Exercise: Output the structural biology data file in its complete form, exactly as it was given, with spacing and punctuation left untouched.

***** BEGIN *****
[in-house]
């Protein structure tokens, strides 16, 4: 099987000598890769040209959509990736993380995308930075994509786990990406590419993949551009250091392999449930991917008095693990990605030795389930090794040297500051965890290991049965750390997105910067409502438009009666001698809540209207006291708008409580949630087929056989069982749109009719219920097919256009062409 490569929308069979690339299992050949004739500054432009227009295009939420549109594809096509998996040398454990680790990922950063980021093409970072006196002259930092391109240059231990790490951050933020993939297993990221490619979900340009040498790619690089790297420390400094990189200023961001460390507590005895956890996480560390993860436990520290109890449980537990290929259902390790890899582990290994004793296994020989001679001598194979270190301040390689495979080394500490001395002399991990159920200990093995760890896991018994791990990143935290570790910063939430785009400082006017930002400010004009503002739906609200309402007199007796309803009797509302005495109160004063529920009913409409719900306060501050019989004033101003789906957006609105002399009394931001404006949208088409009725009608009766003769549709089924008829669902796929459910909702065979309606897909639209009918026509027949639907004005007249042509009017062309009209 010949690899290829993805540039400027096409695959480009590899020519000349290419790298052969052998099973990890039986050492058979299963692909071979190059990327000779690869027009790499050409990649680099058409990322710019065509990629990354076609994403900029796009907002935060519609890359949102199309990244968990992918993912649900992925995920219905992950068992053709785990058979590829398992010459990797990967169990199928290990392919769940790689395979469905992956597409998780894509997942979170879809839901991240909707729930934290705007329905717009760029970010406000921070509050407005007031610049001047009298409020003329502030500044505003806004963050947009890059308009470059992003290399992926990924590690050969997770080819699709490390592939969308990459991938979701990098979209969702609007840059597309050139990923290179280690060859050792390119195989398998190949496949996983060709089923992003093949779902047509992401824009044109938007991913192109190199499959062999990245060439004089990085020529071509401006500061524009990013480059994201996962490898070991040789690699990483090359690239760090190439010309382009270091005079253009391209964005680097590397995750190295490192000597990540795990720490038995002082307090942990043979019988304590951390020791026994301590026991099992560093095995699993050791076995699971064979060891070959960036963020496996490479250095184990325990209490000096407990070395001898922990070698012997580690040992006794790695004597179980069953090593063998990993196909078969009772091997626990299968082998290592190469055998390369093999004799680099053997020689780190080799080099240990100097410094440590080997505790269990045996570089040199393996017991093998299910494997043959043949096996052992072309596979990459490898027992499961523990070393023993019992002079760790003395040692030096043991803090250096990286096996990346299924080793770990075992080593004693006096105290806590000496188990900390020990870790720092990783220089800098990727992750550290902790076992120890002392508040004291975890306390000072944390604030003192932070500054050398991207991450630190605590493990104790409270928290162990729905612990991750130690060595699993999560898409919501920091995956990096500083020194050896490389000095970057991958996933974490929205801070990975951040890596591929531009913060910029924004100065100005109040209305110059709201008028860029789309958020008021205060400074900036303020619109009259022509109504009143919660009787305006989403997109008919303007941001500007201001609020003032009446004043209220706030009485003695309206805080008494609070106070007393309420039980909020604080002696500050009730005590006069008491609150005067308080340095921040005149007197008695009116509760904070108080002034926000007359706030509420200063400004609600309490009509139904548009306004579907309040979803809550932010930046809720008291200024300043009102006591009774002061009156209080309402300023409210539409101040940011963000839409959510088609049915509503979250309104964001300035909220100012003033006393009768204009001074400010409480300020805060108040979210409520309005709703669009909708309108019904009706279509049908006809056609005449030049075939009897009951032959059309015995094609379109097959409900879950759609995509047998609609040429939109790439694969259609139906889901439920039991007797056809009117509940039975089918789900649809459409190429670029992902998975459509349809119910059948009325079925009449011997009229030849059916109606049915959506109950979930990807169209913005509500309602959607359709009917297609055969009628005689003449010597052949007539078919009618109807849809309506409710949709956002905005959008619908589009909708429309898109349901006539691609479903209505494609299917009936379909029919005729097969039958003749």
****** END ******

[in-house]
């Protein structure tokens, strides 16, 4: 099987000598890769040209959509990736993380995308930075994509786990990406590419993949551009250091392999449930991917008095693990990605030795389930090794040297500051965890290991049965750390997105910067409502438009009666001698809540209207006291708008409580949630087929056989069982749109009719219920097919256009062409 490569929308069979690339299992050949004739500054432009227009295009939420549109594809096509998996040398454990680790990922950063980021093409970072006196002259930092391109240059231990790490951050933020993939297993990221490619979900340009040498790619690089790297420390400094990189200023961001460390507590005895956890996480560390993860436990520290109890449980537990290929259902390790890899582990290994004793296994020989001679001598194979270190301040390689495979080394500490001395002399991990159920200990093995760890896991018994791990990143935290570790910063939430785009400082006017930002400010004009503002739906609200309402007199007796309803009797509302005495109160004063529920009913409409719900306060501050019989004033101003789906957006609105002399009394931001404006949208088409009725009608009766003769549709089924008829669902796929459910909702065979309606897909639209009918026509027949639907004005007249042509009017062309009209 010949690899290829993805540039400027096409695959480009590899020519000349290419790298052969052998099973990890039986050492058979299963692909071979190059990327000779690869027009790499050409990649680099058409990322710019065509990629990354076609994403900029796009907002935060519609890359949102199309990244968990992918993912649900992925995920219905992950068992053709785990058979590829398992010459990797990967169990199928290990392919769940790689395979469905992956597409998780894509997942979170879809839901991240909707729930934290705007329905717009760029970010406000921070509050407005007031610049001047009298409020003329502030500044505003806004963050947009890059308009470059992003290399992926990924590690050969997770080819699709490390592939969308990459991938979701990098979209969702609007840059597309050139990923290179280690060859050792390119195989398998190949496949996983060709089923992003093949779902047509992401824009044109938007991913192109190199499959062999990245060439004089990085020529071509401006500061524009990013480059994201996962490898070991040789690699990483090359690239760090190439010309382009270091005079253009391209964005680097590397995750190295490192000597990540795990720490038995002082307090942990043979019988304590951390020791026994301590026991099992560093095995699993050791076995699971064979060891070959960036963020496996490479250095184990325990209490000096407990070395001898922990070698012997580690040992006794790695004597179980069953090593063998990993196909078969009772091997626990299968082998290592190469055998390369093999004799680099053997020689780190080799080099240990100097410094440590080997505790269990045996570089040199393996017991093998299910494997043959043949096996052992072309596979990459490898027992499961523990070393023993019992002079760790003395040692030096043991803090250096990286096996990346299924080793770990075992080593004693006096105290806590000496188990900390020990870790720092990783220089800098990727992750550290902790076992120890002392508040004291975890306390000072944390604030003192932070500054050398991207991450630190605590493990104790409270928290162990729905612990991750130690060595699993999560898409919501920091995956990096500083020194050896490389000095970057991958996933974490929205801070990975951040890596591929531009913060910029924004100065100005109040209305110059709201008028860029789309958020008021205060400074900036303020619109009259022509109504009143919660009787305006989403997109008919303007941001500007201001609020003032009446004043209220706030009485003695309206805080008494609070106070007393309420039980909020604080002696500050009730005590006069008491609150005067308080340095921040005149007197008695009116509760904070108080002034926000007359706030509420200063400004609600309490009509139904548009306004579907309040979803809550932010930046809720008291200024300043009102006591009774002061009156209080309402300023409210539409101040940011963000839409959510088609049915509503979250309104964001300035909220100012003033006393009768204009001074400010409480300020805060108040979210409520309005709703669009909708309108019904009706279509049908006809056609005449030049075939009897009951032959059309015995094609379109097959409900879950759609995509047998609609040429939109790439694969259609139906889901439920039991007797056809009117509940039975089918789900649809459409190429670029992902998975459509349809119910059948009325079925009449011997009229030849059916109606049915959506109950979930990807169209913005509500309602959607359709009917297609055969009628005689003449010597052949007539078919009618109807849809309506409710949709956002905005959008619908589009909708429309898109349901006539691609479903209505494609299917009936379909029919005729097969039958003749």